The possibility of bipartisan congressional criminal justice reform gained new life on Wednesday after similar legislation stalled more than a year ago.
Senate Judiciary Chairman Chuck Grassley, R-Iowa, and Senate Democratic Whip Dick Durbin, D-Ill., reintroduced the Sentencing Reform and Corrections Act on Wednesday.
Text of the bill mirrors the bill introduced last Congress that failed after Senate Majority Leader Mitch McConnell, R-Ky., refused to bring it up.
"Our justice system demands consequences for those who choose to run afoul of the law, and law enforcement works hard to keep our communities safe," Grassley said in a statement. "This bipartisan compromise ensures that these consequences fit their crimes by targeting violent and career criminals who prey on the innocent while giving nonviolent offenders with minimal criminal histories a better chance to become productive members of society."
"This bill strikes the right balance of improving public safety and ensuring fairness in the criminal justice system," he added. "It is the product of much thoughtful deliberation, and we will continue to welcome input from stakeholders as we move forward."
Grassley and Durbin said two weeks ago they had planned to reintroduce the bill, but hadn't said when they would introduce it.
The legislation would reduce mandatory minimum sentences for non-violent repeat drug offenders, and eliminate the three-strike mandatory life in prison provision that critics said dramatically increased the nation's prison population.
Criminal justice reform was a focus of the Obama administration, but has hardly been touched in 2017 by a Republican-controlled House, Senate and White House. The Grassley/Durbin legislation will undoubtedly run into some trouble with the Trump administration.
Reforms to mandatory minimum sentences bump heads directly with the Department of Justice under Attorney General Jeff Sessions, who voted against the legislation when he was a senator part of the Senate Judiciary Committee a few years ago.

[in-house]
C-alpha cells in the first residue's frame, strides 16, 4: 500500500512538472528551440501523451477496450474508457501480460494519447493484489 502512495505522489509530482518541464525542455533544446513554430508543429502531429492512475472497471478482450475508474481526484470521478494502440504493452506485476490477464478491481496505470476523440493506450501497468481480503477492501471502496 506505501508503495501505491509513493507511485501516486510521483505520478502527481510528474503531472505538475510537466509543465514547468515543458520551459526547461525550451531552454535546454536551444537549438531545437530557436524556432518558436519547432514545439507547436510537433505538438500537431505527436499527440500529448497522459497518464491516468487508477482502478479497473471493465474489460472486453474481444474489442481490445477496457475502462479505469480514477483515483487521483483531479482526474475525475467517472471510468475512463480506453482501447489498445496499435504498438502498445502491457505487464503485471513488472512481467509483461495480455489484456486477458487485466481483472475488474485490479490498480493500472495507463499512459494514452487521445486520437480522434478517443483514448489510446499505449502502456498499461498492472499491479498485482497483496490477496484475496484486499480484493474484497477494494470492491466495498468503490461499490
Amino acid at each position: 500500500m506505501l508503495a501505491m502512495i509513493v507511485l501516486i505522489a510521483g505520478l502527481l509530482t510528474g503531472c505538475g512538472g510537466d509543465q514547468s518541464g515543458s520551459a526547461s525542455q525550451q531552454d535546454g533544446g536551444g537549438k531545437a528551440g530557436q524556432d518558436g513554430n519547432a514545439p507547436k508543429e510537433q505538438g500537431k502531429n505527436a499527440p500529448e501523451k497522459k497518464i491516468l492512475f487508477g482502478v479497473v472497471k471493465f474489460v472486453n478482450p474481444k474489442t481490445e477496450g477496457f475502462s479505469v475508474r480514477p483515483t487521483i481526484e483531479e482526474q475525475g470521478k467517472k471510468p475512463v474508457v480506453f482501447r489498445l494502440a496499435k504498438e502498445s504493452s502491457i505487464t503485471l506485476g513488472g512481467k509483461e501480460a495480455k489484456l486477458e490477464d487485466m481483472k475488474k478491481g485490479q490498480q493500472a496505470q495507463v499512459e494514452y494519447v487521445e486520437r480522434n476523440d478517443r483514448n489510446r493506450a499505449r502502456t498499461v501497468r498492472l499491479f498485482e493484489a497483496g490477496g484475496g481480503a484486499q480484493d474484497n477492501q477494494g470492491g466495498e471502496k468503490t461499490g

In May, Sessions issued a sweeping new Justice Department policy change that ordered all federal prosecutors to pursue the most serious readily probable charges, some of which carried mandatory minimums. The move was hailed as an effort by Sessions to crack down on drug use and violent crime in order to bolster public safety.
Mark Holden, counsel at Koch Industries, told the Washington Examiner that there's "a real chance for comprehensive criminal justice reforms."
Holden pointed to Monday's introduction of new legislation that if passed would mandate all federal criminal laws take into account whether the person accused of committing the crime did so with intent — known as "mens rea."
That legislation, from Sens. Orrin Hatch, R-Utah, Mike Lee, R-Utah, Ted Cruz, R-Texas, David Purdue, R-Ga., and Rand Paul, R-Ky., would set a default intent standard for all criminal laws and regulations that lack such a standard.
"Mens rea" is Latin for "guilty mind," and refers to the mental state of a defendant. Where it applies, mens rea requires prosecutors to show defendants knew their conduct was a violation of the law before they can be charged.
Mens rea legislation is often opposed by Democrats, who argue such an across-the-board intent standard would make it more difficult to go after white-collar or corporate crime offenders. However, the new legislation — the Mens Rea Reform Act — had support of the National Association of Criminal Defense Lawyers and the Federal Defenders of New York.
Mens rea helped to derail bipartisan criminal justice reform in 2016 in the Senate. That legislation, also called the Sentencing Reform and Corrections Act, had support from Republicans and Democrats alike. Former President Barack Obama had said he would have signed the legislation had it come to his desk.